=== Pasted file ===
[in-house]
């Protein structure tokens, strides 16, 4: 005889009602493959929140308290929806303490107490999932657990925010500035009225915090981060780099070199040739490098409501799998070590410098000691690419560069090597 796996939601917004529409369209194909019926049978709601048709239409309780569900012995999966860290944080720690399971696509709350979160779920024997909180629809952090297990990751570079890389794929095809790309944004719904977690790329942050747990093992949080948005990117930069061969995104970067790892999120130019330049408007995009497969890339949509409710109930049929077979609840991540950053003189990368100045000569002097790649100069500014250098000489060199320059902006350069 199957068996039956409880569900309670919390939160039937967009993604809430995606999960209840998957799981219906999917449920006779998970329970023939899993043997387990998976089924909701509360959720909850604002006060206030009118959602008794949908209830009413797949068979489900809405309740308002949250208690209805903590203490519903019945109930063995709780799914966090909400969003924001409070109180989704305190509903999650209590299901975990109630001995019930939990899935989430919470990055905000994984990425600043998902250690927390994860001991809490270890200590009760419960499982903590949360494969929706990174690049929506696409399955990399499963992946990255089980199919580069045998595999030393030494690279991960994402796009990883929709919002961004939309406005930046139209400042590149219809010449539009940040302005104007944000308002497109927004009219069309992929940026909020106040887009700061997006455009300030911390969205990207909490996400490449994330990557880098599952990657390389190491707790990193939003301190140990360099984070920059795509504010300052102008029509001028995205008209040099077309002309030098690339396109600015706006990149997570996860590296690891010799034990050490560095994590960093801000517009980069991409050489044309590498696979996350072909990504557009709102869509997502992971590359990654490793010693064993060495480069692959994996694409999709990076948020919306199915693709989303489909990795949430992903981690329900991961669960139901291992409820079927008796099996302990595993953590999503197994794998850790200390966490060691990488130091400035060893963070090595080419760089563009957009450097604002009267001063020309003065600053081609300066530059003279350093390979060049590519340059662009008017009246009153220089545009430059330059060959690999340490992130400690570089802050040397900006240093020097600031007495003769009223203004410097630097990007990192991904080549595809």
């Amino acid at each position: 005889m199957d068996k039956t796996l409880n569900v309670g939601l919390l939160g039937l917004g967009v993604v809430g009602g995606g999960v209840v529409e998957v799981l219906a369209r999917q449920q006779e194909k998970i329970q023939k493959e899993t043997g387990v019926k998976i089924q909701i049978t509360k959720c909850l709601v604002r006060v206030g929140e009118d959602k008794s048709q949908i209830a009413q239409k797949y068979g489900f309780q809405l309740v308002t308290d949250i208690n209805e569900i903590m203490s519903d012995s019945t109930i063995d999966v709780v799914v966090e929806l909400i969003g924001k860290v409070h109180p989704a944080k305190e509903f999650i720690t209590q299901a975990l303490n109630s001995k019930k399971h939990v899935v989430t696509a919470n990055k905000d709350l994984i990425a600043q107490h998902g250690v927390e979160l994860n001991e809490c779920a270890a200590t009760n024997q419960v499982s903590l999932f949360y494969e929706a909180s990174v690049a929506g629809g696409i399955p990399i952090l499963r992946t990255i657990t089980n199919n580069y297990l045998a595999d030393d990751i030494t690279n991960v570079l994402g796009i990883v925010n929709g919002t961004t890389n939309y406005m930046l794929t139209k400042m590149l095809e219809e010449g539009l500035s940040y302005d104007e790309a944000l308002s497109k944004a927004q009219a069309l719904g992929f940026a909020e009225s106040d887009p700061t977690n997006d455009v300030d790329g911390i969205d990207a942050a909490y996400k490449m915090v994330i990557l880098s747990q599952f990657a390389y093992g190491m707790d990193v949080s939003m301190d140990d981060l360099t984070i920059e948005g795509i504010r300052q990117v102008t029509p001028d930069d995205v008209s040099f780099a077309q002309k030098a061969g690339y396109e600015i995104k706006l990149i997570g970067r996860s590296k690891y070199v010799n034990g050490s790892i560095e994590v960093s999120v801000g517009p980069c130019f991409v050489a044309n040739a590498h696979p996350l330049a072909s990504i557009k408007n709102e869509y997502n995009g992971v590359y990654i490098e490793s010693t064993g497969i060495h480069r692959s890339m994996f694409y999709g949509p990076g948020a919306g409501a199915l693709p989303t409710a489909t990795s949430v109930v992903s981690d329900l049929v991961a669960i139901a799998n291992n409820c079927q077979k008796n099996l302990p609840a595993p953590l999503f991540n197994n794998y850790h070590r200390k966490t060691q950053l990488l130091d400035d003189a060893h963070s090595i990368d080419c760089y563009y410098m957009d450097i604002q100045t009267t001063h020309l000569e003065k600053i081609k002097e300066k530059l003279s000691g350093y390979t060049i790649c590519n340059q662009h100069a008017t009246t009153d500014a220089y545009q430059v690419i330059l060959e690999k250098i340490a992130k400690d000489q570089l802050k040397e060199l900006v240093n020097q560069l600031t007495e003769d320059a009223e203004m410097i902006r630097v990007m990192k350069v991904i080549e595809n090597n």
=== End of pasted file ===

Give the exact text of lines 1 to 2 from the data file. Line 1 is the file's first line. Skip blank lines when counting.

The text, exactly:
[in-house]
């Protein structure tokens, strides 16, 4: 005889009602493959929140308290929806303490107490999932657990925010500035009225915090981060780099070199040739490098409501799998070590410098000691690419560069090597 796996939601917004529409369209194909019926049978709601048709239409309780569900012995999966860290944080720690399971696509709350979160779920024997909180629809952090297990990751570079890389794929095809790309944004719904977690790329942050747990093992949080948005990117930069061969995104970067790892999120130019330049408007995009497969890339949509409710109930049929077979609840991540950053003189990368100045000569002097790649100069500014250098000489060199320059902006350069 199957068996039956409880569900309670919390939160039937967009993604809430995606999960209840998957799981219906999917449920006779998970329970023939899993043997387990998976089924909701509360959720909850604002006060206030009118959602008794949908209830009413797949068979489900809405309740308002949250208690209805903590203490519903019945109930063995709780799914966090909400969003924001409070109180989704305190509903999650209590299901975990109630001995019930939990899935989430919470990055905000994984990425600043998902250690927390994860001991809490270890200590009760419960499982903590949360494969929706990174690049929506696409399955990399499963992946990255089980199919580069045998595999030393030494690279991960994402796009990883929709919002961004939309406005930046139209400042590149219809010449539009940040302005104007944000308002497109927004009219069309992929940026909020106040887009700061997006455009300030911390969205990207909490996400490449994330990557880098599952990657390389190491707790990193939003301190140990360099984070920059795509504010300052102008029509001028995205008209040099077309002309030098690339396109600015706006990149997570996860590296690891010799034990050490560095994590960093801000517009980069991409050489044309590498696979996350072909990504557009709102869509997502992971590359990654490793010693064993060495480069692959994996694409999709990076948020919306199915693709989303489909990795949430992903981690329900991961669960139901291992409820079927008796099996302990595993953590999503197994794998850790200390966490060691990488130091400035060893963070090595080419760089563009957009450097604002009267001063020309003065600053081609300066530059003279350093390979060049590519340059662009008017009246009153220089545009430059330059060959690999340490992130400690570089802050040397900006240093020097600031007495003769009223203004410097630097990007990192991904080549595809």